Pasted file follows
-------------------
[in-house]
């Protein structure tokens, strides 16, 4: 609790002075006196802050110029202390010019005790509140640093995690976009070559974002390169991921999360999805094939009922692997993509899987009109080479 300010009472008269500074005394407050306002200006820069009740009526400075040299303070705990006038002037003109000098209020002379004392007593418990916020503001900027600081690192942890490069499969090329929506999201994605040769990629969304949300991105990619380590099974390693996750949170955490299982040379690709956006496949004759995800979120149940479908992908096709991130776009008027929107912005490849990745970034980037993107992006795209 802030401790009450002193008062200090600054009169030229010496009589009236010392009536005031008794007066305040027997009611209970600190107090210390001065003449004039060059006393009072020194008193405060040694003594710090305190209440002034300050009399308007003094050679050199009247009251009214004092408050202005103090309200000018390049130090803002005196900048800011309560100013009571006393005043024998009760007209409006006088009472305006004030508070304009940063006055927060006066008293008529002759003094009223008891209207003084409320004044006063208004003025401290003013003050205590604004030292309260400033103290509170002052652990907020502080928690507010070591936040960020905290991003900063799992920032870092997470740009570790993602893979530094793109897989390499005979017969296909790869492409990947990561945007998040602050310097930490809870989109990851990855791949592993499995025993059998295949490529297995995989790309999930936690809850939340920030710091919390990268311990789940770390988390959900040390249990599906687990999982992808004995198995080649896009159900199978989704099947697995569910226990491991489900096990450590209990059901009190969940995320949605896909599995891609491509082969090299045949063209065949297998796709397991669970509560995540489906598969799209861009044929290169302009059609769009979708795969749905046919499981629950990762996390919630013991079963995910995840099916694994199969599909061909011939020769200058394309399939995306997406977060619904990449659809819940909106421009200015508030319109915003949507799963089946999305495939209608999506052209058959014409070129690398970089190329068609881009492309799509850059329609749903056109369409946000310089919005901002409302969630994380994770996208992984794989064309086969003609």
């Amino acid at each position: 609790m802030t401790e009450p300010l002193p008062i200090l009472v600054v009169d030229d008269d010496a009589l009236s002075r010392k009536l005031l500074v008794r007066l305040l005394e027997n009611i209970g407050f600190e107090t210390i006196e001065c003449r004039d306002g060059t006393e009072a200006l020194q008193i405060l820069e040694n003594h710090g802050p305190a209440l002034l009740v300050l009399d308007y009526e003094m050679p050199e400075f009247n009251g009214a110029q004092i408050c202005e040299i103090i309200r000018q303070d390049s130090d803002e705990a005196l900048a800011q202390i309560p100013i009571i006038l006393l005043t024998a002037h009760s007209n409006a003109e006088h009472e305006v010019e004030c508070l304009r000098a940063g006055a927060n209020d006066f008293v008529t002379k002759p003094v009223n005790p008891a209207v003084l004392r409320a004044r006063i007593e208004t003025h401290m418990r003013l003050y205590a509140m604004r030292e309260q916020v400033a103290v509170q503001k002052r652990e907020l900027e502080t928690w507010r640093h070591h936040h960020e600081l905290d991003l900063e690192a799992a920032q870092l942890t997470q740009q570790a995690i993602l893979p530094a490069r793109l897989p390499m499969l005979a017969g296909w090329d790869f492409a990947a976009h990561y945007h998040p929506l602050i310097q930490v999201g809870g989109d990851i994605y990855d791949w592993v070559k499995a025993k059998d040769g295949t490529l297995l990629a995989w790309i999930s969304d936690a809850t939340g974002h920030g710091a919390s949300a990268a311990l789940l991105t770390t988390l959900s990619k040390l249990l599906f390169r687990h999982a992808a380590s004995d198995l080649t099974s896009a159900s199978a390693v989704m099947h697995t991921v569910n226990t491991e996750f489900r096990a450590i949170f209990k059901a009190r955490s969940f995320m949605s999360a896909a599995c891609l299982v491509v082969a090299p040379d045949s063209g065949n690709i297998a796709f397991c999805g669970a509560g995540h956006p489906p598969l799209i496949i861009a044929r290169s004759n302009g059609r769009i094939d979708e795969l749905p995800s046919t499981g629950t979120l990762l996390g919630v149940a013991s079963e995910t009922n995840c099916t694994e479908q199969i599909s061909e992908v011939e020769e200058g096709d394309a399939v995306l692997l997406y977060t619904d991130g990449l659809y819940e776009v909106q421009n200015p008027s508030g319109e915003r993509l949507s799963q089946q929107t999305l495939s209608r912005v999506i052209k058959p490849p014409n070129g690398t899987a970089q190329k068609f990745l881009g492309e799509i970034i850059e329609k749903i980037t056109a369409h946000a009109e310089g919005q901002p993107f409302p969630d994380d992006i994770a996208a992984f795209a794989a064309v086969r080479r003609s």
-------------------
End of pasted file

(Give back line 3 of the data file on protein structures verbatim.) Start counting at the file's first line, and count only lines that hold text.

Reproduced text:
């Amino acid at each position: 609790m802030t401790e009450p300010l002193p008062i200090l009472v600054v009169d030229d008269d010496a009589l009236s002075r010392k009536l005031l500074v008794r007066l305040l005394e027997n009611i209970g407050f600190e107090t210390i006196e001065c003449r004039d306002g060059t006393e009072a200006l020194q008193i405060l820069e040694n003594h710090g802050p305190a209440l002034l009740v300050l009399d308007y009526e003094m050679p050199e400075f009247n009251g009214a110029q004092i408050c202005e040299i103090i309200r000018q303070d390049s130090d803002e705990a005196l900048a800011q202390i309560p100013i009571i006038l006393l005043t024998a002037h009760s007209n409006a003109e006088h009472e305006v010019e004030c508070l304009r000098a940063g006055a927060n209020d006066f008293v008529t002379k002759p003094v009223n005790p008891a209207v003084l004392r409320a004044r006063i007593e208004t003025h401290m418990r003013l003050y205590a509140m604004r030292e309260q916020v400033a103290v509170q503001k002052r652990e907020l900027e502080t928690w507010r640093h070591h936040h960020e600081l905290d991003l900063e690192a799992a920032q870092l942890t997470q740009q570790a995690i993602l893979p530094a490069r793109l897989p390499m499969l005979a017969g296909w090329d790869f492409a990947a976009h990561y945007h998040p929506l602050i310097q930490v999201g809870g989109d990851i994605y990855d791949w592993v070559k499995a025993k059998d040769g295949t490529l297995l990629a995989w790309i999930s969304d936690a809850t939340g974002h920030g710091a919390s949300a990268a311990l789940l991105t770390t988390l959900s990619k040390l249990l599906f390169r687990h999982a992808a380590s004995d198995l080649t099974s896009a159900s199978a390693v989704m099947h697995t991921v569910n226990t491991e996750f489900r096990a450590i949170f209990k059901a009190r955490s969940f995320m949605s999360a896909a599995c891609l299982v491509v082969a090299p040379d045949s063209g065949n690709i297998a796709f397991c999805g669970a509560g995540h956006p489906p598969l799209i496949i861009a044929r290169s004759n302009g059609r769009i094939d979708e795969l749905p995800s046919t499981g629950t979120l990762l996390g919630v149940a013991s079963e995910t009922n995840c099916t694994e479908q199969i599909s061909e992908v011939e020769e200058g096709d394309a399939v995306l692997l997406y977060t619904d991130g990449l659809y819940e776009v909106q421009n200015p008027s508030g319109e915003r993509l949507s799963q089946q929107t999305l495939s209608r912005v999506i052209k058959p490849p014409n070129g690398t899987a970089q190329k068609f990745l881009g492309e799509i970034i850059e329609k749903i980037t056109a369409h946000a009109e310089g919005q901002p993107f409302p969630d994380d992006i994770a996208a992984f795209a794989a064309v086969r080479r003609s």